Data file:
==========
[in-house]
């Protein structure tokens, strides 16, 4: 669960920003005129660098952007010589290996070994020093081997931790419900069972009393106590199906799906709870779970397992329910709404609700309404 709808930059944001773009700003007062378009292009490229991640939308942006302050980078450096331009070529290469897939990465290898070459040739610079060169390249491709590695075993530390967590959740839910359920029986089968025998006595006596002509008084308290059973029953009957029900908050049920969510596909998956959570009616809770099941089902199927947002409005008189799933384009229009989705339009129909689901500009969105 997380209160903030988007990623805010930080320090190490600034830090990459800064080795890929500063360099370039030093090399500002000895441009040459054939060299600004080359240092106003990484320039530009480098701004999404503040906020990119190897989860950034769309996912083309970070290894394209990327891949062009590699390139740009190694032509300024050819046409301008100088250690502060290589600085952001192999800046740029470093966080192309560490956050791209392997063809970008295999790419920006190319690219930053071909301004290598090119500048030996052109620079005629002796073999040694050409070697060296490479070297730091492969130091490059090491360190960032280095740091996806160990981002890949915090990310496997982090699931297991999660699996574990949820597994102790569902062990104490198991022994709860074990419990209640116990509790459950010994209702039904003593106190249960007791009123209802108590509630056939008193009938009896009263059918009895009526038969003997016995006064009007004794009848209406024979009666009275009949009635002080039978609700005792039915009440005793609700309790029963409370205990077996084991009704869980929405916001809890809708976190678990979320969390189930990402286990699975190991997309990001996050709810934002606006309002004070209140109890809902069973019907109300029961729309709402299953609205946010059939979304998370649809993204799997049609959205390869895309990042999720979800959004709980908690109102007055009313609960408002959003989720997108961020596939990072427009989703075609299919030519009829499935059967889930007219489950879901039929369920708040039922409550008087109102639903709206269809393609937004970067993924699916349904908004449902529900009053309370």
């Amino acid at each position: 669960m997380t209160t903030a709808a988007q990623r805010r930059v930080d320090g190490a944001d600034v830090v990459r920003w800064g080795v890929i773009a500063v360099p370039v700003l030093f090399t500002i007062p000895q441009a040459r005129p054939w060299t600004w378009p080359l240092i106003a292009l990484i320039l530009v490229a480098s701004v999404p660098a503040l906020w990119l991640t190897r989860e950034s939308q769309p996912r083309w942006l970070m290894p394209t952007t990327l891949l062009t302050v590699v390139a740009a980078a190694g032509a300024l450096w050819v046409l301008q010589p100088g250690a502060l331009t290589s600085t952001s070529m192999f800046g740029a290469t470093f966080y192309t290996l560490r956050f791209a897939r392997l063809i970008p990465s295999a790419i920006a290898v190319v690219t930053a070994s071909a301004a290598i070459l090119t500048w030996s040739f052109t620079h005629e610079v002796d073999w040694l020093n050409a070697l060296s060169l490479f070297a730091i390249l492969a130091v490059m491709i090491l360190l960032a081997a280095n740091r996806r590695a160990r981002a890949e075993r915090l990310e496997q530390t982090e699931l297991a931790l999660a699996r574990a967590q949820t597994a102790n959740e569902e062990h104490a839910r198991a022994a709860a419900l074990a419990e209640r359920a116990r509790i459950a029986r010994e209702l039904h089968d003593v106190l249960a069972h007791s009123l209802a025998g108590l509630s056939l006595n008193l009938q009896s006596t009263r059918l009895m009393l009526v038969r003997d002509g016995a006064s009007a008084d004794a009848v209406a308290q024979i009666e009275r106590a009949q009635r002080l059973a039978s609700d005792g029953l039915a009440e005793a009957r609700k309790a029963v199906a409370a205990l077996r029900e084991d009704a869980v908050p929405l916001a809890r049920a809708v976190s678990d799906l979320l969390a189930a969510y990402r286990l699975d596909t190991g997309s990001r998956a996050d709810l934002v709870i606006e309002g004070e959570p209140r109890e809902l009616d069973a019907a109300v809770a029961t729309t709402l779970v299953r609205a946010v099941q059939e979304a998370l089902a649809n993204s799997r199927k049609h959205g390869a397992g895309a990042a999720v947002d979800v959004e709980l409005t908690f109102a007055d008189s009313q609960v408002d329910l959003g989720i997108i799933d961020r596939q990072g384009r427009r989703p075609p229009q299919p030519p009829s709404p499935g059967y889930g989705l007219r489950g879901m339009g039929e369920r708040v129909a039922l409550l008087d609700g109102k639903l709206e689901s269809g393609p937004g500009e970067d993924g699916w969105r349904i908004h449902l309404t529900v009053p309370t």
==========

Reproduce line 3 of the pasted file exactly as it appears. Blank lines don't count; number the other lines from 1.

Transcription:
């Amino acid at each position: 669960m997380t209160t903030a709808a988007q990623r805010r930059v930080d320090g190490a944001d600034v830090v990459r920003w800064g080795v890929i773009a500063v360099p370039v700003l030093f090399t500002i007062p000895q441009a040459r005129p054939w060299t600004w378009p080359l240092i106003a292009l990484i320039l530009v490229a480098s701004v999404p660098a503040l906020w990119l991640t190897r989860e950034s939308q769309p996912r083309w942006l970070m290894p394209t952007t990327l891949l062009t302050v590699v390139a740009a980078a190694g032509a300024l450096w050819v046409l301008q010589p100088g250690a502060l331009t290589s600085t952001s070529m192999f800046g740029a290469t470093f966080y192309t290996l560490r956050f791209a897939r392997l063809i970008p990465s295999a790419i920006a290898v190319v690219t930053a070994s071909a301004a290598i070459l090119t500048w030996s040739f052109t620079h005629e610079v002796d073999w040694l020093n050409a070697l060296s060169l490479f070297a730091i390249l492969a130091v490059m491709i090491l360190l960032a081997a280095n740091r996806r590695a160990r981002a890949e075993r915090l990310e496997q530390t982090e699931l297991a931790l999660a699996r574990a967590q949820t597994a102790n959740e569902e062990h104490a839910r198991a022994a709860a419900l074990a419990e209640r359920a116990r509790i459950a029986r010994e209702l039904h089968d003593v106190l249960a069972h007791s009123l209802a025998g108590l509630s056939l006595n008193l009938q009896s006596t009263r059918l009895m009393l009526v038969r003997d002509g016995a006064s009007a008084d004794a009848v209406a308290q024979i009666e009275r106590a009949q009635r002080l059973a039978s609700d005792g029953l039915a009440e005793a009957r609700k309790a029963v199906a409370a205990l077996r029900e084991d009704a869980v908050p929405l916001a809890r049920a809708v976190s678990d799906l979320l969390a189930a969510y990402r286990l699975d596909t190991g997309s990001r998956a996050d709810l934002v709870i606006e309002g004070e959570p209140r109890e809902l009616d069973a019907a109300v809770a029961t729309t709402l779970v299953r609205a946010v099941q059939e979304a998370l089902a649809n993204s799997r199927k049609h959205g390869a397992g895309a990042a999720v947002d979800v959004e709980l409005t908690f109102a007055d008189s009313q609960v408002d329910l959003g989720i997108i799933d961020r596939q990072g384009r427009r989703p075609p229009q299919p030519p009829s709404p499935g059967y889930g989705l007219r489950g879901m339009g039929e369920r708040v129909a039922l409550l008087d609700g109102k639903l709206e689901s269809g393609p937004g500009e970067d993924g699916w969105r349904i908004h449902l309404t529900v009053p309370t």